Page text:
“So, if you want to give the attorney general and his wife the benefit of the doubt — and if you are a Democrat or pro-abortion rights, you might want to do that — it is not perceived as a conflict of interest,” Bebitch Jeffe said.
“If you do not want to give the attorney general or his wife the benefit of the doubt — if you may be anti-abortion rights, if you may want to raise questions about the neutrality of the attorney general — then you will perceive it as a conflict of interest. Legally, you have to figure that out and I can’t do that. But politically, it’s very clear that where you stand depends on where you sit.”
A blind trust is created so that a third-party manages investments for the actual owner. The owner is kept ignorant about — is blind to — his or her investments.
In this case, politics — pro-life or pro-choice —is probably less relevant than the fact that Fulton County documents reveal that this trust is anything but blind.
Karen Handel, the former secretary of state in Georgia and a former senior vice president of public policy for the Susan G. Komen Center, said she was “shocked” by the findings of the Watchdog investigation.
“It certainly underscores the deep ties the Obama Administration has to the abortion issue,” said Handel, author of the new book, Planned Bullyhood: The Truth Behind the Headlines about the Planned Parenthood Funding Battle with Susan G. Komen for the Cure.
“This certainly seems to shed some additional light into why Obama and his team seem obsessed with protecting Planned Parenthood and abortion rights at the expense of other important issues in the country.”
The Georgia and national office of Planned Parenthood did not return calls for comment.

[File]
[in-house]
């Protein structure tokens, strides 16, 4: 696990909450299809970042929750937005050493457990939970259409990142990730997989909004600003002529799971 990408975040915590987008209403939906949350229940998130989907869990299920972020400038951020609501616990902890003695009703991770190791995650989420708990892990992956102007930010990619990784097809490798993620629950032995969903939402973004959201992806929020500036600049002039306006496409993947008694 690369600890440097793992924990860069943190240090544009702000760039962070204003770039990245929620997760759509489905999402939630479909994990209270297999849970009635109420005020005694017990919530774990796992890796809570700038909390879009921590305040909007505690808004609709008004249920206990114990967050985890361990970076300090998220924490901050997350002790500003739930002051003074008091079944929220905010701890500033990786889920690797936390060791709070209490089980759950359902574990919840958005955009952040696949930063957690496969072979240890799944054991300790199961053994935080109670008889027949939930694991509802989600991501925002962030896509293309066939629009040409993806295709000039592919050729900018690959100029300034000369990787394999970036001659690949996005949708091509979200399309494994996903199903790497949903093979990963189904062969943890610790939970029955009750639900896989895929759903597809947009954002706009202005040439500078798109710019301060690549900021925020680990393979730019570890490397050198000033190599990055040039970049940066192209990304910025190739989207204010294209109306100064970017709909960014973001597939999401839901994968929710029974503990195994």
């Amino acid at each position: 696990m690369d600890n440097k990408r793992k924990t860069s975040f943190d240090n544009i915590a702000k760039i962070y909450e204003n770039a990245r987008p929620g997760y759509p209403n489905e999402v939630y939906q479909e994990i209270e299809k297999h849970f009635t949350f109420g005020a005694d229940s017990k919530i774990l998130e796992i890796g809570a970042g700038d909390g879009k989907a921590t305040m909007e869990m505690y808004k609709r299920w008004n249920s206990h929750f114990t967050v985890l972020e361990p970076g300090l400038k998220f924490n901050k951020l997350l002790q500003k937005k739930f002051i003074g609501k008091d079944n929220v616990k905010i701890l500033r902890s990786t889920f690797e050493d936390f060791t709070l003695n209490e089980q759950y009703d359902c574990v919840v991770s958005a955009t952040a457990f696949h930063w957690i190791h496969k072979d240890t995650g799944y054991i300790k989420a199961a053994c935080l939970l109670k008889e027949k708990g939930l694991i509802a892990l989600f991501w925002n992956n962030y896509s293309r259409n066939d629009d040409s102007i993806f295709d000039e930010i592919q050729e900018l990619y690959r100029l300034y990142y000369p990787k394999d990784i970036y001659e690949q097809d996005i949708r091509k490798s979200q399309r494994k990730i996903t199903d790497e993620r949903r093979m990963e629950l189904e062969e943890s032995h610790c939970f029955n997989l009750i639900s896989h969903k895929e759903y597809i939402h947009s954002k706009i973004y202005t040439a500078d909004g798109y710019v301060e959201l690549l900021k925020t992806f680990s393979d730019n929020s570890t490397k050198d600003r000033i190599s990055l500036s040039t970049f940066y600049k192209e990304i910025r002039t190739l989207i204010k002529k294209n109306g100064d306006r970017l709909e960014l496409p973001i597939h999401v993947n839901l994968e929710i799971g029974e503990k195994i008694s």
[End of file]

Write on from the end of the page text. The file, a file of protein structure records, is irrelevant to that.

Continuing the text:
Davis’ organization, the National Black Prolife Coalition, has been working with Georgia pro-life activists on the state’s failure to enforce abortion regulations. Davis also spearheaded a billboard campaign, “Betrayed – Abortion in the Hood,” to call attention to the pro-abortion views of many African-American leaders and the disproportionately high rates of abortion in black communities. Abortion is the No. 1 one killer of African Americans, according to the National Black Prolife Coalition.
“Here in Georgia, almost 60 percent of abortions in the state are on black women, and it’s been that way for 15 years,” Davis said. “In New York, for every 1,000 babies born alive, 1,448 are aborted.
“In every state that reports abortion figures, you will find it’s more likely that black women are leading. In Virginia, it’s 47 percent of black women. In Mississippi, it’s 78 percent of black women. The impact is devastating.”
The Watchdog investigation, Davis says, helps explain this phenomenon and reveals why Holder hasn’t more aggressively investigated and prosecuted alleged Medicaid fraud in the abortion industry.
Davis pointed to cases in which activists have sued Planned Parenthood for alleged Medicaid fraud – in Georgia, Iowa, Texas, New York, and Massachusetts – but where Holder’s Justice Department has failed to act.
“The U.S. attorney general has not at all pursued a case against any of them, including this one in Georgia where his wife owns the property,” Davis said.
The controversy comes amid growing concerns about the extent of alleged Medicaid fraud among abortion providers nationwide and a congressional investigation into Planned Parenthood.
In February, the Alliance Defense Fund – recently renamed the Alliance Defending Freedom – issued a report to Congress identifying “waste, abuse and potential fraud by Planned Parenthood affiliates and other abortion providers.” The report analyzed 10 state audits that uncovered nearly $8 million in Medicaid overpayments to Planned Parenthood affiliates. The report also looked at 38 federal audits of state family planning programs with up to $99 million in overbilling charges.
The ADF is representing two former Planned Parenthood clinic managers in lawsuits in Texas and Iowa that allege Medicaid overbilling and fraud. If the ADF prevails in the Iowa lawsuit, Planned Parenthood could be ordered to pay the federal government and Iowa as much as $5.5 billion in False Claims Act damages and penalties, said Michael Norton, the former U.S. attorney in the District of Colorado and a senior counsel at the ADF.